WWZ had a vast cast from around the globe, none of whom were the focus. This book sticks almost entirely with a small group of characters, and that also turns out to be to its detriment, because it allows the reader to realize that not one of them is vividly drawn. Instead, the people of Greenloop are bland cliches. You don't get to know them, so you don't care when they die. The one maybe-intriguing character never feels realistically like a person, she's so OTT.

Brooks may also be trying to deliver some commentary about the importance or fruitlessness of environmentalism, or about how the human capacity for violence is a very bad, but maybe sometimes good, thing? I don't know, it's hideously muddled. But here's another scene of a sasquatch ripping someone's guts out!

I don't care, I don't care, nothing in this book ever made me care.

Deeply disappointing.
Profile Image for Char .
1,596 reviews1,442 followers
April 28, 2020
One word: SASQUATCH. I'm in!!

When a small group of environmentally conscious folk move into a "smart-community" (named Greenloop), in the Pacific northwest, everything seems to be just perfect. They are off the grid, groceries are flown in via drone, and they are self sufficient...until nearby Mount Rainier erupts. All of a sudden it becomes painfully clear that they are not capable of surviving very long without internet access, (can't order up those grocery drones now), and with the roads wiped out by lahars, there's no escape. Then, they start noticing noises from the woods and as all the local wildlife begins to run, they run into something deadly. Will our plucky group escape from Greenloop with their lives? Or will they stay and try to defend the lives they've built? You'll have to read this to find out!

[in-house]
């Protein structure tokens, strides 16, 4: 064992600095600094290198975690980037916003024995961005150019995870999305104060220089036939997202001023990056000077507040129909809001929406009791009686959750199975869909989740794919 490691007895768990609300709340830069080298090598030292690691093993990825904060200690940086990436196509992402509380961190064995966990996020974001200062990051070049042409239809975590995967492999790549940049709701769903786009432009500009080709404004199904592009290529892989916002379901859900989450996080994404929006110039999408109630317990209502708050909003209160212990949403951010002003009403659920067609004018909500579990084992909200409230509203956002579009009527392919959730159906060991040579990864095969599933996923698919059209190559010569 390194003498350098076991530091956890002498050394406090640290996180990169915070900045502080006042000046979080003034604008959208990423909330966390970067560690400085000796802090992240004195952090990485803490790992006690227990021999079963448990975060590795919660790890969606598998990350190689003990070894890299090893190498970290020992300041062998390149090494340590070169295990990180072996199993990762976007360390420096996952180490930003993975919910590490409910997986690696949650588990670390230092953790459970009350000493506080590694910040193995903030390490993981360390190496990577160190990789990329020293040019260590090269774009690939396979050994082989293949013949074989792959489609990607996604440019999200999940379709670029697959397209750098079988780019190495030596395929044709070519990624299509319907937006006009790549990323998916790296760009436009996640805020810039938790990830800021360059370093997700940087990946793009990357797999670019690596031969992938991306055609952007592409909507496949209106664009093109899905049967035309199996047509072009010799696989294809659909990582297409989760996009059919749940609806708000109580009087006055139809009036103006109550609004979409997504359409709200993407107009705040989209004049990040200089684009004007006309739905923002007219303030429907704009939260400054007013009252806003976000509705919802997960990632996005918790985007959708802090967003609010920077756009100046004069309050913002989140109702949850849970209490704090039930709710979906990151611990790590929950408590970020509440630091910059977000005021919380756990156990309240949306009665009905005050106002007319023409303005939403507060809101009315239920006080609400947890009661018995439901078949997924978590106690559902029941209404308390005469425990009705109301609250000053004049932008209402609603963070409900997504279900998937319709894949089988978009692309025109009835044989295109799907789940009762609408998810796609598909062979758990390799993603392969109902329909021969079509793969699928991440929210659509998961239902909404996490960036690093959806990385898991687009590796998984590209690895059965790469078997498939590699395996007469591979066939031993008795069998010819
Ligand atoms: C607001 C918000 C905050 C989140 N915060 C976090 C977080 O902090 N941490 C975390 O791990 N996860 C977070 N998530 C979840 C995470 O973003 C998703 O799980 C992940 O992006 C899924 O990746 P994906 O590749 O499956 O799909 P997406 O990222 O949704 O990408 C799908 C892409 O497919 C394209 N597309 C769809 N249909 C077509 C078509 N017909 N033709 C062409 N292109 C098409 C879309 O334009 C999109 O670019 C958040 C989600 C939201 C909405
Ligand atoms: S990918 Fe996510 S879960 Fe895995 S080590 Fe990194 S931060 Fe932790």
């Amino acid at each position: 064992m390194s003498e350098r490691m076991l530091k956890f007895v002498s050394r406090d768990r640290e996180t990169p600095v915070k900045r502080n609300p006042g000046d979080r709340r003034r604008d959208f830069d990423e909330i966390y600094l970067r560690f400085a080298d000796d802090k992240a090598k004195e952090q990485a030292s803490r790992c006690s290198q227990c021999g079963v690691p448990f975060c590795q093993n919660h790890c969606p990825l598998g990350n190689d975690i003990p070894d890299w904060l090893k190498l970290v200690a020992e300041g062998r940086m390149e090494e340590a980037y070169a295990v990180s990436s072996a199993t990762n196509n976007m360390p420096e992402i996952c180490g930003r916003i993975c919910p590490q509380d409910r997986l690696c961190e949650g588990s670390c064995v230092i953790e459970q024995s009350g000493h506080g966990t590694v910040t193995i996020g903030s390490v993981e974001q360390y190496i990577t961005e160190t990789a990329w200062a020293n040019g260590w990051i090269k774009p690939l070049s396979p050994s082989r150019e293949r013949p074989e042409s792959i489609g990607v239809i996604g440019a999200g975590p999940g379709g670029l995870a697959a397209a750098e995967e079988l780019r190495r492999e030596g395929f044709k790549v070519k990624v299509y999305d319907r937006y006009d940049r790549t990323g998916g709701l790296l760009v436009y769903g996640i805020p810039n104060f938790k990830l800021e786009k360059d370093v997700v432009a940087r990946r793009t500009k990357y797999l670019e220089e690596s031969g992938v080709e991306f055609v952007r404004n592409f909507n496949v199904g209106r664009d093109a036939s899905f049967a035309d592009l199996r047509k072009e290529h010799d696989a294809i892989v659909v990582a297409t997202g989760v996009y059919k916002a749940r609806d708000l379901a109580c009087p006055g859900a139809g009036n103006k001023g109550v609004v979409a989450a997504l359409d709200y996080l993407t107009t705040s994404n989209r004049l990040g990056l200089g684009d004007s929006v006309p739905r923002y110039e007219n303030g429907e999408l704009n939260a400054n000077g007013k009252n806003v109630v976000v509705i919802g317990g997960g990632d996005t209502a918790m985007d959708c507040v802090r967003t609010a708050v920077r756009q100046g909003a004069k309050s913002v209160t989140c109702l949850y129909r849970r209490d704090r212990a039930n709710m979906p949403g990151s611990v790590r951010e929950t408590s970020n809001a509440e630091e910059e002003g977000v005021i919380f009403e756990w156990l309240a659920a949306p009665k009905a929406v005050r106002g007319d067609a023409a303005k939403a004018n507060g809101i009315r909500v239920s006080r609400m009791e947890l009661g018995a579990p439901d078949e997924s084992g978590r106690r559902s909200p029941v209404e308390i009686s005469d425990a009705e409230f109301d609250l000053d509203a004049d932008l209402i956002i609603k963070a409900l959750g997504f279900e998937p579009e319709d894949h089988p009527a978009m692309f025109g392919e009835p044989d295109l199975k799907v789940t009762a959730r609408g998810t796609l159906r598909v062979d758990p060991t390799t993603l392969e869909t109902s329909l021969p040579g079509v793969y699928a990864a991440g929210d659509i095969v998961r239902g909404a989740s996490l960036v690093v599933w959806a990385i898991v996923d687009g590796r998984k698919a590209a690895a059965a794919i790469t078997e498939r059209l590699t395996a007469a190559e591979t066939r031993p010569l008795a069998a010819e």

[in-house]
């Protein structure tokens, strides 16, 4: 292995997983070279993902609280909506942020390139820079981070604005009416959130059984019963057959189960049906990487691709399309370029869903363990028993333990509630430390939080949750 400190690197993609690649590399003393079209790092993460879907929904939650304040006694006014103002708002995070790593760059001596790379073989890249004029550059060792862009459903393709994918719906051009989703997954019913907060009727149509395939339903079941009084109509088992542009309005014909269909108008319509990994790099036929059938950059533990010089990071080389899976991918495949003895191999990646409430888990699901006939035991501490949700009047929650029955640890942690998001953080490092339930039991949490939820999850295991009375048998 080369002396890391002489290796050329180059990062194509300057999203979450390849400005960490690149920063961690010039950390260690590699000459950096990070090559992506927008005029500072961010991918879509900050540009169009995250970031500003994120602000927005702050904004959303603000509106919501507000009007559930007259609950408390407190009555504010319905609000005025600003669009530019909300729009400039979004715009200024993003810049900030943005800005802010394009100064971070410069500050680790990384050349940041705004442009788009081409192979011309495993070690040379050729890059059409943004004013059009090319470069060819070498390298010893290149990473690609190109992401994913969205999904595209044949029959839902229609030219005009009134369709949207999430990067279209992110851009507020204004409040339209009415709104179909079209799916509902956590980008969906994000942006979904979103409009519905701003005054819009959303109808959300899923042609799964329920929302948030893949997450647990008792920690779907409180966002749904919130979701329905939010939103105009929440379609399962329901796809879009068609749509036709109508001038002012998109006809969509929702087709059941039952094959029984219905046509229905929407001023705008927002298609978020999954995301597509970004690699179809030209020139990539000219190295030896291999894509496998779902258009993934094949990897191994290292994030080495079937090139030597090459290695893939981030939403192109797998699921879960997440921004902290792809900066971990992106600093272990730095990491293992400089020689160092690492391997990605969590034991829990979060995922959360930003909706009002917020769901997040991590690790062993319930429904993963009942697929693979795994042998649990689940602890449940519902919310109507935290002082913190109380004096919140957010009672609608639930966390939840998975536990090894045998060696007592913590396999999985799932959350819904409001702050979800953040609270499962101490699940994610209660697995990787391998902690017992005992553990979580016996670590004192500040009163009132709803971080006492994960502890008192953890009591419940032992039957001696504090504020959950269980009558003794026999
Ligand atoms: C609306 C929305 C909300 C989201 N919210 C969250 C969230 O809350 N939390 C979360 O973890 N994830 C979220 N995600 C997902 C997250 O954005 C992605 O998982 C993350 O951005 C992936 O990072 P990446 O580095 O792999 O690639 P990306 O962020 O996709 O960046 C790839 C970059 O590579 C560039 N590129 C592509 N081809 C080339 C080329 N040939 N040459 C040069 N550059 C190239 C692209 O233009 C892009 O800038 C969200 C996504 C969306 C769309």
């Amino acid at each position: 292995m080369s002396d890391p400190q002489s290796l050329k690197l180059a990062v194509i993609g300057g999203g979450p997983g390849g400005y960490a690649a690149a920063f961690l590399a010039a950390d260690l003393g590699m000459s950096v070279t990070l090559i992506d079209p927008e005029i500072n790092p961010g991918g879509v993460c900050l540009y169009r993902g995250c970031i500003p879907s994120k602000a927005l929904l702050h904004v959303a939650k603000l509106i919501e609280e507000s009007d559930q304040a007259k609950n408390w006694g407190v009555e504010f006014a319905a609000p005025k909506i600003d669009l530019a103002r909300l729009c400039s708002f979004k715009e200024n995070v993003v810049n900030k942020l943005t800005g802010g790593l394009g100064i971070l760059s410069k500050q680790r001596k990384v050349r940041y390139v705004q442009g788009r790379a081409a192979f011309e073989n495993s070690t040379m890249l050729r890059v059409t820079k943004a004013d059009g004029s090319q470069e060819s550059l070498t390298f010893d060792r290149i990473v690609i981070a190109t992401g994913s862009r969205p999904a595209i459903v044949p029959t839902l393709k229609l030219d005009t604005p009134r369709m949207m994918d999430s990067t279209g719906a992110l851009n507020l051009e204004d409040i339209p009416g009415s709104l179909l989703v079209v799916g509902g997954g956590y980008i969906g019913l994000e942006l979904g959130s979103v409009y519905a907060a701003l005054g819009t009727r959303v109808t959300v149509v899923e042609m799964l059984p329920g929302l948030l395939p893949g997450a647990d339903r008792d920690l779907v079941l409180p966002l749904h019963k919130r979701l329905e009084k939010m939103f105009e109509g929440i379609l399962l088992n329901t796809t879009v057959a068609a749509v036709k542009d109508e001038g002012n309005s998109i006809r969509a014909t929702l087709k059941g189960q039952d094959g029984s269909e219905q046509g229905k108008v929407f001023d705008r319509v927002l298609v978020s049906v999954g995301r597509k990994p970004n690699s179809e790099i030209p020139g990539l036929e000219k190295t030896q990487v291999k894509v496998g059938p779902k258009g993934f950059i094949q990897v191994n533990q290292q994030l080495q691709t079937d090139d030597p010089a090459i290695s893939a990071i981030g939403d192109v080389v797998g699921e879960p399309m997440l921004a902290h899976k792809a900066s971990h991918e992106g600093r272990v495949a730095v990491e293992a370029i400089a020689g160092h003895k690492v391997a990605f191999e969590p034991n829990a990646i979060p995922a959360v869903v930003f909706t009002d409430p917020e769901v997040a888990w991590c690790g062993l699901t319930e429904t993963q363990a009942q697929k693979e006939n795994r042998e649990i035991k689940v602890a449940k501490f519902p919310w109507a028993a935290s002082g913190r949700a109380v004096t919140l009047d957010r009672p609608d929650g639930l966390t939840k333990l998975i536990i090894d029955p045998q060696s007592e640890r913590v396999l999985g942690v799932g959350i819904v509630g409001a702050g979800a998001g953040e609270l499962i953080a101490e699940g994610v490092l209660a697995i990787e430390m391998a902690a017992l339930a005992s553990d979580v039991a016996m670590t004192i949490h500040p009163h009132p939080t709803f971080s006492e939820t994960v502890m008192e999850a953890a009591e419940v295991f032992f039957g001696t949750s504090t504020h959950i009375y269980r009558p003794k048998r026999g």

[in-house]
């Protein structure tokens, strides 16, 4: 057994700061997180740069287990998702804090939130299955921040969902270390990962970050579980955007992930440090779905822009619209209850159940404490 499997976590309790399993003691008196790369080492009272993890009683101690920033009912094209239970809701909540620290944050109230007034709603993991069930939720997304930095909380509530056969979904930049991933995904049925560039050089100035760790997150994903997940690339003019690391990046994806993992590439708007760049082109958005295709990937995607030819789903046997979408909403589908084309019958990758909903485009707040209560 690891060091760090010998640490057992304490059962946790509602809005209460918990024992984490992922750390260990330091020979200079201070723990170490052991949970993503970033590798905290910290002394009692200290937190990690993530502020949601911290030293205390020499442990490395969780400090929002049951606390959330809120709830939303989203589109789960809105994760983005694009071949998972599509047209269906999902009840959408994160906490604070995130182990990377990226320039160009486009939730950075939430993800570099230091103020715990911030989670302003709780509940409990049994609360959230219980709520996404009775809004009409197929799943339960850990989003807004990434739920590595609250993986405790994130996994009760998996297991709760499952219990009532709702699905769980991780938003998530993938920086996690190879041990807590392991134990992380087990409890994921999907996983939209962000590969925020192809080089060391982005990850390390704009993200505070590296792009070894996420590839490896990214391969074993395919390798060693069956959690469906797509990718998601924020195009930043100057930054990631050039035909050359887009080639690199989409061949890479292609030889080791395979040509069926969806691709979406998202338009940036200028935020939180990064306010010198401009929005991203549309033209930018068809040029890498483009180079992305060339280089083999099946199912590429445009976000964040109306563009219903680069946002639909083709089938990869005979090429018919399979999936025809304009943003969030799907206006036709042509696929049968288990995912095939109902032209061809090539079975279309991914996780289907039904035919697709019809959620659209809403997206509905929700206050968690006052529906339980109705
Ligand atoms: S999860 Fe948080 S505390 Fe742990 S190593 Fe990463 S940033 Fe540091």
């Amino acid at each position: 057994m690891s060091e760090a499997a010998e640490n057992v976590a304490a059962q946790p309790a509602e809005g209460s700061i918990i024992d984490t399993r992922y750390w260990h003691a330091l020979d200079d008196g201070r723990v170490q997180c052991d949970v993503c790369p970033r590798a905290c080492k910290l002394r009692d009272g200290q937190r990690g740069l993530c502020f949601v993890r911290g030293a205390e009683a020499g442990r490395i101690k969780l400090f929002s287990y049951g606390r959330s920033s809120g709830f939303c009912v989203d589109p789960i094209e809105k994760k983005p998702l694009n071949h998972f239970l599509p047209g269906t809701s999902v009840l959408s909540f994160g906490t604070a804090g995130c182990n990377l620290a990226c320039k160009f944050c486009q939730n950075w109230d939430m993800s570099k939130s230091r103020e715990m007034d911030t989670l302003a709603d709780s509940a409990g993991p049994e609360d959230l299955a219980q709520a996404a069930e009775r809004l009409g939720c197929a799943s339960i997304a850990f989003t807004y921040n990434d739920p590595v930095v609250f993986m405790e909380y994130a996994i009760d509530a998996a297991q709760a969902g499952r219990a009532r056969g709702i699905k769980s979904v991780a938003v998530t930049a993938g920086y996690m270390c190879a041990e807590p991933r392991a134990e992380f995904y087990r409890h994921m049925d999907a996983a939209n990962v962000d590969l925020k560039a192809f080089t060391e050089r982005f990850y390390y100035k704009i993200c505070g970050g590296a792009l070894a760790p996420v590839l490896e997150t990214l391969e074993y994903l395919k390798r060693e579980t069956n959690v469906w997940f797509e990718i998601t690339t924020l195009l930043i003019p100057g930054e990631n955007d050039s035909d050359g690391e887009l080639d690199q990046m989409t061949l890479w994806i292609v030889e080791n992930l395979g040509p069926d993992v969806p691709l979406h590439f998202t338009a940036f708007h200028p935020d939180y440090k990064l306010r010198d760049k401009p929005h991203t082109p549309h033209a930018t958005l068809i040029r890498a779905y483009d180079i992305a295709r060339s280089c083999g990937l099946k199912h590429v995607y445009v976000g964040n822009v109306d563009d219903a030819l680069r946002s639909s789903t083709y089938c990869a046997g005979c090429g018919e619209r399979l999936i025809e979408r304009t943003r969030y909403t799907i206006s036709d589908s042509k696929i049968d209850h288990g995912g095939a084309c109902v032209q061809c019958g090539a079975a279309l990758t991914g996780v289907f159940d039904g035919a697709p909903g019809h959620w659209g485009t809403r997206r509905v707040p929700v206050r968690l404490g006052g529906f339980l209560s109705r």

The after-effects of a lahar:

I ended up loving characters that I nearly hated at first. Katie? I'm looking at you, girl! As the tale continues we learn more about each of the people living at Greenloop. Many of the important things about them aren't disclosed until much later in the book. My Google-foo was strong though and I discovered a lot of those particulars early on and that gave more depth to the tale. This entire group of people changed throughout, some in good ways, others not so much.

I thought that for a bigfoot story this tale was mostly realistic, though there were portions where I had a hard time suspending my disbelief. I cant say more about that without spoilers, but let's face it. This is a story about sasquatches, there's only so much realism there can be. And even though we're talking about somewhat of a creature feature here, the real focus is on the characters and not the cryptids. In that respect, it's not a creature feature at all, it's about the people.

DEVOLUTION is a quick read, fast paced and a lot of fun. There were gory scenes, lots of action and unexpected events popping up all over the place. It kept my attention, kept the pages turning and took my mind off this pandemic for a while. For these reasons I recommend it!

Available everywhere June 16th, but you can pre-order here: https://amzn.to/3cTN88w

*Thanks to the publisher and NetGalley for the e-ARC of this book in exchange for my honest feedback. This is it!*
Profile Image for karen.
3,968 reviews170k followers
September 9, 2021
oooh, goodreads choice awards finalist for best horror 2020! what will happen?